The exams regulator has admitted to "shying away" from talking about test result reliability for fear of negative headlines and has revealed it paid communications consultants to provide alternatives to the word "error".
Ofqual describes one of its key roles as "encouraging debate about important topics, such as standards of exams and qualifications".
But in a speech yesterday, Dennis Opposs, Ofqual head of standards, said the regulator had been reluctant to openly discuss the reliability of exam results.
"Why have we previously shied away from communicating much about reliability in public?" he asked an assessment conference in Australia. "Well it is a complex idea that is hard to explain. We have worried in the past that negative news stories about it could damage public confidence.
"On the other hand shouldn't assessment organisations be transparent and communicate with the public about measurement inaccuracy?"
Mr Opposs went on to reveal that Ofqual had hired the "communications messaging consultant" Blue Rubicon to "produce a narrative for Ofqual staff to use when speaking about reliability" and to help it come up with a substitute for the word "error".
"It was necessary to choose an alternative term to `error' as this was too closely associated with culpability, and because it had an unhelpfully subtle word grammar (see box)," Mr Opposs told the International Association for Educational Assessment conference in Brisbane.
Variation was judged to be the best alternative to error, beating rivals such as variance, uncertainty, discrepancy, inconsistency and clash.
"Clash is probably not close enough in meaning to unreliability and also has the potential to provide incendiary headlines," Mr Opposs said.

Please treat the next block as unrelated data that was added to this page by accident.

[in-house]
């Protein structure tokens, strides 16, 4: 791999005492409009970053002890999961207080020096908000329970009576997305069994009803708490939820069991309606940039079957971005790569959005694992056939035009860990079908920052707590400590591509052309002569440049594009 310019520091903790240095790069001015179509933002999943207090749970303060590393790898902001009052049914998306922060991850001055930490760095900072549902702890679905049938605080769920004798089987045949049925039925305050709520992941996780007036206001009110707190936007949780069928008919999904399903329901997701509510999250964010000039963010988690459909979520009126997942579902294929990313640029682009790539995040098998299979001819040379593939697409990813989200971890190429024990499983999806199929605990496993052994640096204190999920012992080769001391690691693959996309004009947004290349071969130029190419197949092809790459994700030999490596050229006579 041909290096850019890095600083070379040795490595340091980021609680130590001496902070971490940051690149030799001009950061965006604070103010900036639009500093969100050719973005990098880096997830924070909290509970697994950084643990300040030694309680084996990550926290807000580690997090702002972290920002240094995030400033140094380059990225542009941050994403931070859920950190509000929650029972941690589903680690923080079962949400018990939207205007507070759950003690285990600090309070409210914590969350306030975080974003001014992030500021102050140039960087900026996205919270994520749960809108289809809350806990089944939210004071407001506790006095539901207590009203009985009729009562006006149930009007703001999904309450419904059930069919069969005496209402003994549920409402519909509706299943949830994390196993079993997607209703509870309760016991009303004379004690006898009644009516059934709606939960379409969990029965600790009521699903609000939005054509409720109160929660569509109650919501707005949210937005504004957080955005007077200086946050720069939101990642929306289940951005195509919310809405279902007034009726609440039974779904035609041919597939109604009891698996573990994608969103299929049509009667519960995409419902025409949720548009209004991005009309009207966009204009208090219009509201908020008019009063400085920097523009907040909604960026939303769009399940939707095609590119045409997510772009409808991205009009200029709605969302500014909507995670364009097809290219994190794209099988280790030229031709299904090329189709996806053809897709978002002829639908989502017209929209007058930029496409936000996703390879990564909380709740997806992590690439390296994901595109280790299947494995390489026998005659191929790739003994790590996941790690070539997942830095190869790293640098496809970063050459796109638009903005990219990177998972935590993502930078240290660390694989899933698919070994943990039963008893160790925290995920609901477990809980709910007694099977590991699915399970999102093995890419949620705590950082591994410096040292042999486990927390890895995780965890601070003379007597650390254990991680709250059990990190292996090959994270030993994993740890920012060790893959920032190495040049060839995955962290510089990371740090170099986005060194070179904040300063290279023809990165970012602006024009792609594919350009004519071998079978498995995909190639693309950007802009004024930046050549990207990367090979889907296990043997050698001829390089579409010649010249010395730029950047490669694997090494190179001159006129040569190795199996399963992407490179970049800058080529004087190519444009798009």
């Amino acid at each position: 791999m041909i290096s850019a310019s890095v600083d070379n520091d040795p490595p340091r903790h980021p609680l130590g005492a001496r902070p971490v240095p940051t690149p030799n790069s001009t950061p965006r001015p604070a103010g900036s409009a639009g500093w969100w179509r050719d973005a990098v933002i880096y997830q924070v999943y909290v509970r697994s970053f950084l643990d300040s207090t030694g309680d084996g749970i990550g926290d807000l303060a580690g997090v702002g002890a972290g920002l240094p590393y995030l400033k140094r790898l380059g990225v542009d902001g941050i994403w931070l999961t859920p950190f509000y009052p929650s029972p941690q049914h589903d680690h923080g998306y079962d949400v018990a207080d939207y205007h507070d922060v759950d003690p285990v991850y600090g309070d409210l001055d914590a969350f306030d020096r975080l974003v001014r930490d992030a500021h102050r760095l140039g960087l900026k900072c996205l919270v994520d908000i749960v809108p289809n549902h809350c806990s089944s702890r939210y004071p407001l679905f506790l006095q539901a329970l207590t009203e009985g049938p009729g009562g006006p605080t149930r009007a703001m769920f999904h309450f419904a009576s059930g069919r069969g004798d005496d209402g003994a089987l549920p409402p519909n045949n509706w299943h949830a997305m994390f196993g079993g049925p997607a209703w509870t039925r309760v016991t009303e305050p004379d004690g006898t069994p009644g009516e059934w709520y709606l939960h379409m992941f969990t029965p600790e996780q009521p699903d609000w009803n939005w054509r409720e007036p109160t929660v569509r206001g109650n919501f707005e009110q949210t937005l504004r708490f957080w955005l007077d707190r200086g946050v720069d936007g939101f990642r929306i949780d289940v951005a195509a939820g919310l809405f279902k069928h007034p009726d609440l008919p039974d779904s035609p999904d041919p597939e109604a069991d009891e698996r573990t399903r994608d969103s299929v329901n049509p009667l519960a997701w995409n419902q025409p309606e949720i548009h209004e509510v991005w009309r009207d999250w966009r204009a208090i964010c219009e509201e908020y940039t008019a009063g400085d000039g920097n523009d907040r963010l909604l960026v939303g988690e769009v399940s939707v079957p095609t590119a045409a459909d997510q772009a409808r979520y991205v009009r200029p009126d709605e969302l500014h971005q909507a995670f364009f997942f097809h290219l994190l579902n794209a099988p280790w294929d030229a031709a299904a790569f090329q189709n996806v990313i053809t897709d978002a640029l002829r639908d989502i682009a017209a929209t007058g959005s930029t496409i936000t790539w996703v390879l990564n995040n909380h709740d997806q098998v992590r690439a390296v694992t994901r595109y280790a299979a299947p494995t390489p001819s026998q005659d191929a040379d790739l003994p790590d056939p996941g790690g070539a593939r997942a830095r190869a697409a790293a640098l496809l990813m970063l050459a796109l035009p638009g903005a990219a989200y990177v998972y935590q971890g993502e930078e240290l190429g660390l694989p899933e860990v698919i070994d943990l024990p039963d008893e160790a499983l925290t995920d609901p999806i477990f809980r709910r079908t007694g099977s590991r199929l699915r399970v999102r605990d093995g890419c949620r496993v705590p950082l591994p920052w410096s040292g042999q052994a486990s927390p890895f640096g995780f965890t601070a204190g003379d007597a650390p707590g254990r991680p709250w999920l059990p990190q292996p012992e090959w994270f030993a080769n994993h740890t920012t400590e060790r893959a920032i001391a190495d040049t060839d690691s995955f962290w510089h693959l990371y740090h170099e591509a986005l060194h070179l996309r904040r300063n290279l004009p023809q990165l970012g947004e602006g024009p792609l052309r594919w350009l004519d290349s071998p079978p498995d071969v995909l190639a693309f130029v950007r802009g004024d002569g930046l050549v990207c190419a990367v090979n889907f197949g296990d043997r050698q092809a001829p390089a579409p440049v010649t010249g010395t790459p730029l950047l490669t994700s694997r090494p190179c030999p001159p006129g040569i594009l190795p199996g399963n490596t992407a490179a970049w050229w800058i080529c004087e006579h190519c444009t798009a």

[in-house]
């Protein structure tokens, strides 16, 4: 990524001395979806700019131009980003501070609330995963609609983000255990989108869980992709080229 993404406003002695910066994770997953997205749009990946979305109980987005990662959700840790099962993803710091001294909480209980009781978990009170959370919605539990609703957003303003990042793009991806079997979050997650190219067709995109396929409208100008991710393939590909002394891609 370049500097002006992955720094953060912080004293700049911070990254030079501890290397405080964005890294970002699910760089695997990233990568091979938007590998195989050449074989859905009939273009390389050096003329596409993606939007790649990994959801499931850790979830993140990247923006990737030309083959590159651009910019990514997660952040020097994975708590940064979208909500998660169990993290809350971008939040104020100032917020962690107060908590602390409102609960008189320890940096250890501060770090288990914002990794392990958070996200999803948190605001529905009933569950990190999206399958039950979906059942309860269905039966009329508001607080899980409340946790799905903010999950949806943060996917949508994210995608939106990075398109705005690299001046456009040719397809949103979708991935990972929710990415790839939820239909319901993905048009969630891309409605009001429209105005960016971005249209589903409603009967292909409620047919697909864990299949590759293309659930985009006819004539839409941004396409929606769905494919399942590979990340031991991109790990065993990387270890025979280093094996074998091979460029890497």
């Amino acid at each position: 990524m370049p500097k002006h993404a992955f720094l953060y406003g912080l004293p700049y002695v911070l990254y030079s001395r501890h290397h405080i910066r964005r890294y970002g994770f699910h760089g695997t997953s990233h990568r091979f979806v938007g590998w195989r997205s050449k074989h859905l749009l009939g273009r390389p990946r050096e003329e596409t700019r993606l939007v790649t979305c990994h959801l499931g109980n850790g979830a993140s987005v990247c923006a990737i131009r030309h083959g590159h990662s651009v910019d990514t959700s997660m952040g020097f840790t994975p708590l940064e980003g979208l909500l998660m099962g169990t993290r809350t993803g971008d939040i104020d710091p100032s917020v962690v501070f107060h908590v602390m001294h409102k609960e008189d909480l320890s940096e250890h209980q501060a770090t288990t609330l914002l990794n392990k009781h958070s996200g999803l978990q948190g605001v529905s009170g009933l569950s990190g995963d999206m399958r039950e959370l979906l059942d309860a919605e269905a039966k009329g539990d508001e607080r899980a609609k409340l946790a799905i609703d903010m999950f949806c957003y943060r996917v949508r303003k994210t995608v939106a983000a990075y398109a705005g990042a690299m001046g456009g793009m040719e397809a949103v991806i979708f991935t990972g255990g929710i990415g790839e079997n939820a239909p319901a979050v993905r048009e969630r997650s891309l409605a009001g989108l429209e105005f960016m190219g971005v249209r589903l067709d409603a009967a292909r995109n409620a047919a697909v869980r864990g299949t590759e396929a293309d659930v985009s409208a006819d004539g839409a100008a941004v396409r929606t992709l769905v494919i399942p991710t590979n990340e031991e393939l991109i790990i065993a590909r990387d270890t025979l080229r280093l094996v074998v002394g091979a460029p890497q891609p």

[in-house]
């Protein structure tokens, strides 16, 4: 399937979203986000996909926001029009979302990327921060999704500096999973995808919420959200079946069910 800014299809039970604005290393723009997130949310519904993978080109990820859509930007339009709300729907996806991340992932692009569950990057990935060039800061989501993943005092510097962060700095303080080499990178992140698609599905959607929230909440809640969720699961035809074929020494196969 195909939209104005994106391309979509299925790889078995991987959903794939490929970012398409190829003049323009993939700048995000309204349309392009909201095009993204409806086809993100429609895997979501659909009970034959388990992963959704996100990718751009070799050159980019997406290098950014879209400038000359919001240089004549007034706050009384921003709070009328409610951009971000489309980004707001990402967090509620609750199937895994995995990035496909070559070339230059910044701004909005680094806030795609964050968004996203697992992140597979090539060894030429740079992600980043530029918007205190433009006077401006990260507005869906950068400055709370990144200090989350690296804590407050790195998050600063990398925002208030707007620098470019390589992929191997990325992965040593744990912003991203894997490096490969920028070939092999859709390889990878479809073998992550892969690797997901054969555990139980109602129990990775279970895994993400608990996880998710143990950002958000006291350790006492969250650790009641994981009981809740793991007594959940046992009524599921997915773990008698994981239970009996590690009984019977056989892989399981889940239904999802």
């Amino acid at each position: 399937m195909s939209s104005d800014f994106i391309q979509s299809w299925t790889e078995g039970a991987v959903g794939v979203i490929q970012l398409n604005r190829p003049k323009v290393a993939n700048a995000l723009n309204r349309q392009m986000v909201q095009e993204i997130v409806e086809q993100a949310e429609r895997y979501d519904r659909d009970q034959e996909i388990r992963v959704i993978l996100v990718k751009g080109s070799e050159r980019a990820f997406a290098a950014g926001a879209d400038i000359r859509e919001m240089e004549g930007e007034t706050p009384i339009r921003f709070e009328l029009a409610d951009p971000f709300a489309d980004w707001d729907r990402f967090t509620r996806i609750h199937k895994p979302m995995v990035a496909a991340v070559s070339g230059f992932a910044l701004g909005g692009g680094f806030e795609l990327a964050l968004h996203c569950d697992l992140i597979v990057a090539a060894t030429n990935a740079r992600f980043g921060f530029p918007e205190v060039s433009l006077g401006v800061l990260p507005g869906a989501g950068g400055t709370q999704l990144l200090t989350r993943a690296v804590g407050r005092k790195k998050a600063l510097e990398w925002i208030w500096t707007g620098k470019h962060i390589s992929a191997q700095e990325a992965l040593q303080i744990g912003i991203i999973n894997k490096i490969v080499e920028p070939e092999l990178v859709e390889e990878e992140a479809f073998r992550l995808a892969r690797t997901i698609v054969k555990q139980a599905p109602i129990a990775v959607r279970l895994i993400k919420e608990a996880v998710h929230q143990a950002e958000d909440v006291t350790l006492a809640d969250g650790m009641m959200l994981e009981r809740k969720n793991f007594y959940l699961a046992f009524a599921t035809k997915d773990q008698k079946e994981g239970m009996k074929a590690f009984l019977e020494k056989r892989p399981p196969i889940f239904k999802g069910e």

Reliability of test marking has become a big issue in recent months. Research by Ofqual's predecessor, the Qualifications and Curriculum Authority, published in March, suggested that in 2007 only 55 per cent of pupils taking the key stage 3 English writing test would have been awarded the correct level (grade).
Later that month Isabel Nisbet, Ofqual acting chief executive, was criticised for claiming the public did not believe that that level of "variability" in marking was a scandal because they watched TV programmes such as Strictly Come Dancing, which highlighted variations in experts' judgments.
Sticks and stones
"Researchers reported that (error) had some negative impacts when used with the public. In particular, the common meaning of that word, in contrast to its technical meaning, reinforced an inclination to treat unreliability as necessarily implying culpability.
Further, the word grammar of `error' tends to cause the issue of inherency, agency and culpability to be further muddied. For example, to speak of `an error' seems to imply a single event, for which some person or thing must be responsible. In contrast, the slightly less common in public parlance, more `technical' use of the word `error' lessens the necessary connection with culpability.
This degree of syntactical subtlety and potential for ambiguity suggests that this is not an ideal word to use centrally in an important public communication campaign."
Speech by Dennis Opposs, Ofqual head of standards, to International Association for Educational Assessment conference in Brisbane.